→ This statement is a tautology.

6[edit]

 [(X \Leftrightarrow Z) \and (X \Leftrightarrow Y)] \and X  \begin{array}{c | c | c | c | c | c| c} X & Y & Z & X \Leftrightarrow Z & X \Leftrightarrow Y & (X \Leftrightarrow Z) \and (X \Leftrightarrow Y) & [(X \Leftrightarrow Z) \and (X \Leftrightarrow Y)] \and X \\ \hline T & T & T & T & T & T & T \\ T & T & F & F & T & F & F \end{array}
→ We see that this statement is neither a tautology nor a contradiction.

7[edit]

 [(P \Leftrightarrow \neg Q) \and P] \and Q  \begin{array}{c | c | c | c | c | c} P & Q & \neg Q & P \Leftrightarrow \neg Q & (P \Leftrightarrow \neg Q) \and P & [(P \Leftrightarrow \neg Q) \and P] \and Q \\ \hline T & T & F & F & F & F \\ T & F & T & T & T & F \\ F & T & F & T & F & F \\ F & F & T & F & F & F \\ \end{array}
→ The statement is always false, therefore it is a contradiction.

Exercise 1.2.14[edit]

1[edit]

If John eats a blueberry pizza, then he either eats a blueberry pizza or he does not. → Let X = "John eats a blueberry pizza". Then we have the following statement:  X \Rightarrow (X \or \neg X) → We can already see that this is a tautology, because no matter the truth value of X,  (X \or \neg X) is always true, and if the consequence in the conditional is always true, then so is the conditional. But let's see the truth table, just to be certain:
 \begin{array}{c | c | c | c} X & \neg X & X \or \neg X & X \Rightarrow (X \or \neg X) \\ \hline T & F & T & T \\ F & T & T & T \end{array}

2[edit]

If John eats a blueberry pizza or he does not, then he eats a blueberry pizza. → Let X = "John eats a blueberry pizza". Then we have the following statement:  (X \or \neg X) \Rightarrow X .
 \begin{array}{c | c | c | c} X & \neg X & X \or \neg X & (X \or \neg X) \Rightarrow X \\ \hline T & F & T & T \\ F & T & T & F \end{array}
→ This statement is neither a tautology nor a contradiction.

3[edit]

If pigs have wings and pigs do not have wings, then the sun sets in the east. → Let X = "pigs have wings" and Y = "the sun sets in the east". We can write this statement as follows:  (X \and \neg X) \Rightarrow Y .
→ This statement is a tautology, since it always is false. The reason for this is that in the statement X \and \neg X both truth values are always opposite, and because is and AND statement, it can't be true. And, since these false statement is the antecedent of the conditional, no matter what the value of Y is, the statement is always true. You can convince yourself of this by looking at the truth table:
 \begin{array}{c | c | c | c | c} X & Y & \neg X & X \or \neg X & (X \or \neg X) \Rightarrow Y \\ \hline T & T & F & F & T \\ T & F & F & F & T \\ F & T & T & F & T \\ F & F & T & F & T \end{array} .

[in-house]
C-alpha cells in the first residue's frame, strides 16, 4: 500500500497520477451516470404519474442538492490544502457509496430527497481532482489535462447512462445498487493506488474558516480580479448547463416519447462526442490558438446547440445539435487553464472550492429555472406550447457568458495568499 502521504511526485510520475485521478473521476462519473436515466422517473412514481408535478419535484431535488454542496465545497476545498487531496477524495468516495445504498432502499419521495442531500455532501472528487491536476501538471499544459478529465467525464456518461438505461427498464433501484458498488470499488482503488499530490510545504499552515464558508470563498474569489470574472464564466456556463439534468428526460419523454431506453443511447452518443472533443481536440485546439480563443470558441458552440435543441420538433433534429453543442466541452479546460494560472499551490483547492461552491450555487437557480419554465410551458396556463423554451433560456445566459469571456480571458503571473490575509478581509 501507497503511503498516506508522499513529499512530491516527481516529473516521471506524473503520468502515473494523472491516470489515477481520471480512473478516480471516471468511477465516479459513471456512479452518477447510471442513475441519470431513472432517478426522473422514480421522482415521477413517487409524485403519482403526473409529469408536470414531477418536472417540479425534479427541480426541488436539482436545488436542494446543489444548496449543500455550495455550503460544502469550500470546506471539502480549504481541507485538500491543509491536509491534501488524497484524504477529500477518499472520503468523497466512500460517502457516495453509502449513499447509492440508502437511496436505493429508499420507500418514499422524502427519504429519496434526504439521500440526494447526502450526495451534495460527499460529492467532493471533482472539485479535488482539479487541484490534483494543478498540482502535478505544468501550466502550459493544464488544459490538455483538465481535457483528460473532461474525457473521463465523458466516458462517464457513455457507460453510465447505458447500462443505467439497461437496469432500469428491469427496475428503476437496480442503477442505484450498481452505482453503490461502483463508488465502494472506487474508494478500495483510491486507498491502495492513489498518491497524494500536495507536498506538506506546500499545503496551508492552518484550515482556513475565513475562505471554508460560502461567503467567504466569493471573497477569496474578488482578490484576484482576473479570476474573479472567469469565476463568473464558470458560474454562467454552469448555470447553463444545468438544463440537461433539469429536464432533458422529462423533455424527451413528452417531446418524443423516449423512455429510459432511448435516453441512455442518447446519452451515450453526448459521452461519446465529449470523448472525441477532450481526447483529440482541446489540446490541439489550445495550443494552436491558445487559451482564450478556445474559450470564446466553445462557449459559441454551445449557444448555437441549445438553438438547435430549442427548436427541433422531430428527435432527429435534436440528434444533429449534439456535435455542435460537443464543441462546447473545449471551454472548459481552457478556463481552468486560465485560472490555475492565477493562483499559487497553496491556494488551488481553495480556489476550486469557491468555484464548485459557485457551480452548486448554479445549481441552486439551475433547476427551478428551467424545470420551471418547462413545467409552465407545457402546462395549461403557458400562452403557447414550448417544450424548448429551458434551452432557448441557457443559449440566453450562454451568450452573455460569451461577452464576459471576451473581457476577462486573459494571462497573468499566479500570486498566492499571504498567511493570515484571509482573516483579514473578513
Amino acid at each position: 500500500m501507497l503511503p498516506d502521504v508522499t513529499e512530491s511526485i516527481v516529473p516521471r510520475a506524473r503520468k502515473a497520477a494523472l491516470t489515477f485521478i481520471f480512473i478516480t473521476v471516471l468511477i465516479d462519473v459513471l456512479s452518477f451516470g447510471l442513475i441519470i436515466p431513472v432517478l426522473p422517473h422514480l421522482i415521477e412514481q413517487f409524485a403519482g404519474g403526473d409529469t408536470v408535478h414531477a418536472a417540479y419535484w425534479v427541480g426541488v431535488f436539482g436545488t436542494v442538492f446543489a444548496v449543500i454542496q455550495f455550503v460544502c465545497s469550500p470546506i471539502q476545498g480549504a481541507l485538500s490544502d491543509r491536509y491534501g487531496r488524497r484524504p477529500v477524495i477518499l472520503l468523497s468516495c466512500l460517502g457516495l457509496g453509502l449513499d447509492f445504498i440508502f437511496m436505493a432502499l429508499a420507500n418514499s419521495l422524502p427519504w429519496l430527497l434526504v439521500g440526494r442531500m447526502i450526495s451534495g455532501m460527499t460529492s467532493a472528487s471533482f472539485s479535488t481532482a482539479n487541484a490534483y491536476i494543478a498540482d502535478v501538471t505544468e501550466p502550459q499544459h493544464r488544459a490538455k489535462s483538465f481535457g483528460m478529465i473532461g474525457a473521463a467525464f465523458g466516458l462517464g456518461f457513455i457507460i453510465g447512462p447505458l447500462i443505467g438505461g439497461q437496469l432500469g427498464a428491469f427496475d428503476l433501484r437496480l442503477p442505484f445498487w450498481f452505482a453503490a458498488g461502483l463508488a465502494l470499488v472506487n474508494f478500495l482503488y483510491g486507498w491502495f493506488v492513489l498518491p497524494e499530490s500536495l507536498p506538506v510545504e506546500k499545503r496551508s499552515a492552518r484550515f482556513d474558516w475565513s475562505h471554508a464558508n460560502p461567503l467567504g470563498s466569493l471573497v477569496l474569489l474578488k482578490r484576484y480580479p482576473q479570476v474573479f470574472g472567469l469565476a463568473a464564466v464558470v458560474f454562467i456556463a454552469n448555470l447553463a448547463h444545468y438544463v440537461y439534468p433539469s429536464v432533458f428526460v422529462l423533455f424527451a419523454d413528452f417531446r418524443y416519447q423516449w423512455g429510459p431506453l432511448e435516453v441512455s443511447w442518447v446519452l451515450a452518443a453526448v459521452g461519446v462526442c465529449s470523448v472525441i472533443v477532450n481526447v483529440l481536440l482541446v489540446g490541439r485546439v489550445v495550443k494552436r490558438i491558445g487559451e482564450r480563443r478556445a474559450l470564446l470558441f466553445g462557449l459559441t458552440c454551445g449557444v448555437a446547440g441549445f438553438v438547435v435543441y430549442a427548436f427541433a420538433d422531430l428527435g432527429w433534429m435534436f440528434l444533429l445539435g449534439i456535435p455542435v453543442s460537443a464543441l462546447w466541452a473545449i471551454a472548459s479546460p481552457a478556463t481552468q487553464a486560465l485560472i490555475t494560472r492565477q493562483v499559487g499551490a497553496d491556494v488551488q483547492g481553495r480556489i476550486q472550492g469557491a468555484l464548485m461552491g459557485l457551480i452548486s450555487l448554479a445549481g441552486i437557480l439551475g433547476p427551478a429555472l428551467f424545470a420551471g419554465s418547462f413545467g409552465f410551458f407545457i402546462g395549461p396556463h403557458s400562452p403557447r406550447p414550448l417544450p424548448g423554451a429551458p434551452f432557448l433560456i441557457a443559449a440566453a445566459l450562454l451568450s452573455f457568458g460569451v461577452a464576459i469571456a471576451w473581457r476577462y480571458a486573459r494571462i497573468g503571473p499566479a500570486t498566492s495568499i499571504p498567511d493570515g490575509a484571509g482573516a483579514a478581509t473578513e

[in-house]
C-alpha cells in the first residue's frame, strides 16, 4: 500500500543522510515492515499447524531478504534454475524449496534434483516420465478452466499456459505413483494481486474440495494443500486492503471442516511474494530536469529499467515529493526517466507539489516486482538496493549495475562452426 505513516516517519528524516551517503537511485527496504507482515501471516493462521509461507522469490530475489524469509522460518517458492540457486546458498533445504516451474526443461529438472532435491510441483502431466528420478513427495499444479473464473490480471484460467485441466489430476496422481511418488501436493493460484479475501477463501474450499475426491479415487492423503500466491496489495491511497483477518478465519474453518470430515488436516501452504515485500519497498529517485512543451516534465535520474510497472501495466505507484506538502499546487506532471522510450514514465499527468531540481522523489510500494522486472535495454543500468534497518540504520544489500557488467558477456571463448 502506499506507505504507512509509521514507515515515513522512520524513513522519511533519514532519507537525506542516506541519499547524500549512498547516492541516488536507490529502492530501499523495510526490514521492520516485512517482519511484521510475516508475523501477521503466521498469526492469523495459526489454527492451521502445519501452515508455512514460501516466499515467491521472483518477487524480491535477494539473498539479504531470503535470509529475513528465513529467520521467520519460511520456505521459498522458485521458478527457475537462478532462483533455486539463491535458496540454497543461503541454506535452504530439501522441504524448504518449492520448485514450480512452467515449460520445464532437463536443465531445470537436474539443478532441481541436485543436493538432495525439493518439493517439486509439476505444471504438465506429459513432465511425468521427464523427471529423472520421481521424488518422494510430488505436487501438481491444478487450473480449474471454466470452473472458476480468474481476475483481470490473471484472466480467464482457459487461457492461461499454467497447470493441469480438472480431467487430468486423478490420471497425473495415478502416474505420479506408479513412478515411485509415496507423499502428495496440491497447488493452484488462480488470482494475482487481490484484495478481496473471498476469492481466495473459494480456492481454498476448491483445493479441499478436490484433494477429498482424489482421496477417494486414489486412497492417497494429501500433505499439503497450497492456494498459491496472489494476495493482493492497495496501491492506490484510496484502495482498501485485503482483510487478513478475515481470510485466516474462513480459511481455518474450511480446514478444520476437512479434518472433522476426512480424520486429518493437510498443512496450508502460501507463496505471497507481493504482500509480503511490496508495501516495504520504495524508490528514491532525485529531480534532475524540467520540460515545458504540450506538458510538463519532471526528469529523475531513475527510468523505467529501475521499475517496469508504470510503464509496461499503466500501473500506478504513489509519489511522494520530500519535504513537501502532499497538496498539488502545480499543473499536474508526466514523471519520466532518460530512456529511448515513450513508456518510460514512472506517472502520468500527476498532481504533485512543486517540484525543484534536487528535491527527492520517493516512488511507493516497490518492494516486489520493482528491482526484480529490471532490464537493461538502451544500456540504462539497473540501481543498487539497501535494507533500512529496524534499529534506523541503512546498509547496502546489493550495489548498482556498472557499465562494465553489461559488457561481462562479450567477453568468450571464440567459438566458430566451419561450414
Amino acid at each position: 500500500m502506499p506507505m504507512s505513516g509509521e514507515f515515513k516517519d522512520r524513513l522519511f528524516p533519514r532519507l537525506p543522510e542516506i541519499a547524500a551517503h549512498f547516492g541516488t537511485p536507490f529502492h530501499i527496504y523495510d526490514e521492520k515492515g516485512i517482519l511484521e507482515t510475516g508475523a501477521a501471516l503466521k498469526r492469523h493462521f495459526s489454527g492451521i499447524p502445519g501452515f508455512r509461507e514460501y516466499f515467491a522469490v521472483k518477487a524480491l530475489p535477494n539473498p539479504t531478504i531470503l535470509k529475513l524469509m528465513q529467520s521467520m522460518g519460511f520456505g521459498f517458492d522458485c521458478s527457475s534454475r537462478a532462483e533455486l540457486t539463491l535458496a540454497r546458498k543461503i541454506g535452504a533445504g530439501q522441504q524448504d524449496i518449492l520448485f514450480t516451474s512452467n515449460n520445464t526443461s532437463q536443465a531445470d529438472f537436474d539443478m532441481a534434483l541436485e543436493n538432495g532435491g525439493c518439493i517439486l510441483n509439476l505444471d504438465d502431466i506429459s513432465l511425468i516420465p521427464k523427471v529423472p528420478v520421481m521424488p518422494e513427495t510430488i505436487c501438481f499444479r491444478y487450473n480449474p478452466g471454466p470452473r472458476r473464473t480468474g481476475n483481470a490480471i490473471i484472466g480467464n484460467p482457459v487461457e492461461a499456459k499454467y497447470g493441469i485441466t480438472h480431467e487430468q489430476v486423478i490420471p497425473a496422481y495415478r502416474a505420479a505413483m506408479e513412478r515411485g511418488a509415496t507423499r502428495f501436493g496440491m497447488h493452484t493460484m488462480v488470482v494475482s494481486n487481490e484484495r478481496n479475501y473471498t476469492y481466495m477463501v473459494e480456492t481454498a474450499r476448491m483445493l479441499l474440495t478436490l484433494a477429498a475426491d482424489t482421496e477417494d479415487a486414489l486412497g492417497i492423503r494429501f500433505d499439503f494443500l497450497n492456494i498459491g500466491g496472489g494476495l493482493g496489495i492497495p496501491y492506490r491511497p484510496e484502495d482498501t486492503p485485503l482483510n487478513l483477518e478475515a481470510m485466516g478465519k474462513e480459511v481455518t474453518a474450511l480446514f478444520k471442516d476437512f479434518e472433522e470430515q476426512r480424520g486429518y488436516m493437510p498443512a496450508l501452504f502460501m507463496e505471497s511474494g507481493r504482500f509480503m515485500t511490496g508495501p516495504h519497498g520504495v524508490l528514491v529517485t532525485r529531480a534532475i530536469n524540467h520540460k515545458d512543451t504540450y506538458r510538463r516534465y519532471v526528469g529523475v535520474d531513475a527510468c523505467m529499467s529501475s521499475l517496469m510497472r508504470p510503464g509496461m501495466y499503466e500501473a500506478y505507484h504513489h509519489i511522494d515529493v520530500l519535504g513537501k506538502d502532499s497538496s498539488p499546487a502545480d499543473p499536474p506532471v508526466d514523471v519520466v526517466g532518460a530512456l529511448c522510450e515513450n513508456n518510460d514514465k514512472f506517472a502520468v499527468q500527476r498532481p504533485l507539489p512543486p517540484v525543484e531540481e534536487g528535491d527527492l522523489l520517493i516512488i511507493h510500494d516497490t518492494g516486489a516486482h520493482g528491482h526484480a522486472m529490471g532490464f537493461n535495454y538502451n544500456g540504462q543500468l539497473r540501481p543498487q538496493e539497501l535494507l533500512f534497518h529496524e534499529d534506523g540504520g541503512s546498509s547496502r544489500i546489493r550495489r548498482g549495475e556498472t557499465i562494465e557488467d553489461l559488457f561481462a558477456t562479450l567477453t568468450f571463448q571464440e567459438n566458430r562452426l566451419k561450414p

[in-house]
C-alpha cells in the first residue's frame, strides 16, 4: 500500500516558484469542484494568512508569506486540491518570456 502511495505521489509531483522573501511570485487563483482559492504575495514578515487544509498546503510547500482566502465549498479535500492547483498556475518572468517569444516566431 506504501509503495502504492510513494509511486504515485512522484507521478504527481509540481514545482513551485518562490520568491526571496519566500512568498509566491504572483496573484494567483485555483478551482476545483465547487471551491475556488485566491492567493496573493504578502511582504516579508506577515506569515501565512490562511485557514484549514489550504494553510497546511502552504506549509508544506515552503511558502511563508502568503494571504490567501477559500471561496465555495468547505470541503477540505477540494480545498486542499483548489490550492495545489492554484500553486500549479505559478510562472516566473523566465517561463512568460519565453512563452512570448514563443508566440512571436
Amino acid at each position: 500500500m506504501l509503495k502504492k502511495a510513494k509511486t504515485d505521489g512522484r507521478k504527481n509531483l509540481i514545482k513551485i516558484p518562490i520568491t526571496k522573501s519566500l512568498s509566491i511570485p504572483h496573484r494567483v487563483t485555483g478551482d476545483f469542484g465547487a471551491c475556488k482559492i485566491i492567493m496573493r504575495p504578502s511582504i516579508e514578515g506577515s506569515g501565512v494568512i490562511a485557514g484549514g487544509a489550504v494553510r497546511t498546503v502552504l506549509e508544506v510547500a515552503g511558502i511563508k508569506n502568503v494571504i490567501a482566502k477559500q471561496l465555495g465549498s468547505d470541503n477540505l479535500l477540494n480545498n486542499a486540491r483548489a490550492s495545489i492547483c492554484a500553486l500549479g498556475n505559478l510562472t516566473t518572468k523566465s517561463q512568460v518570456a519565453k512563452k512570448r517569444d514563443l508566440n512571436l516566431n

4[edit]

If Ethel goes to the movies then Agnes will eat a cake, and Agnes does not eat cake, and Ethel goes to the movies. → Let X = "Ether goes to the movies" and Y = "Agnes eats a cake". The statement can be written as follows:  ((X \Rightarrow Y) \and \neg Y) \and X .
 \begin{array}{c | c | c | c | c | c} X & Y & \neg Y & X \Rightarrow Y & (X \Rightarrow Y) \and \neg Y & ((X \Rightarrow Y) \and \neg Y) \and X \\ \hline T & T & F & T & F & F \\ T & F & T & F & F & F \\ F & T & F & T & F & F \\ F & F & T & T & T & F \end{array} According to the truth table, this statement is a contradiction, since it is always false.

5[edit]

Rabbits eat cake or pie, and if rabbits eat pie then eat cake. → Let X = "Rabbits eat cake" and Y = "Rabbits eat pie". So, we can write this statement like this:  (X \or Y) \and (Y \Rightarrow X) .
 \begin{array}{c | c | c | c | c} X & Y & X \or Y & X \Rightarrow Y & (X \or Y) \and (X \Rightarrow Y) \\ \hline T & T & T & T & T \\ T & F & T & T & T \\ F & T & T & F & F \\ F & F & F & T & F \end{array}
→ This statement is neither a tautology nor a contradiction.

6[edit]

The cow is green or the cow is not green, if and only if the goat is blue and the goat is not blue. → Let X = "The cow is green" and Y = "The goat is blue". The we have the following statement:  (X \or \neg X) \Leftrightarrow (Y \and \neg Y) .
→ This one is a clear contradiction. Note that  X \or \neg X is alwyas true, because always one of X and ¬X is true. But when we have  Y \and \neg Y , it is always false because the truth values are always opposite. Therefore, the truth values of  X \or \neg X and  Y \and \neg Y are never the same, so the whole statement is alwyas false: a contradiction. Let's look at the truth table:
  \begin{array}{c | c | c | c | c | c | c} X & Y & \neg X & \neg Y & X \or \neg X & Y \and \neg Y & (X \or \neg X) \Leftrightarrow (Y \and \neg Y) \\ \hline T & T & F & F & T & F & F \\ T & F & F & T & T & F & F \\ F & T & T & F & T & F & F \\ F & F & T & T & T & F & F \end{array}

Exercise 1.2.15[edit]

1[edit]

Show that  P \or T is a tautology. → We already know that an OR statement is true when at least one of the two statements is true. Since we have a statement that is a tautology (always true), therefore the OR statement will be true no matter the truth value of P. We can put a truth table just to show how this works:
 \begin{array}{c | c | c} P & T & P \or T \\ \hline T & T & T \\ F & T & T \end{array}

2[edit]

Show that  P \and C is a contradiction. → When we have an AND statement, we know that is only true if both statements are true. But since one of the statements is a contradiction (always false), then the AND statement can't be true. Hence is always false: a contradiction.
 \begin{array}{c | c | c} P & C & P \and C \\ \hline T & F & F \\ F & F & F \end{array}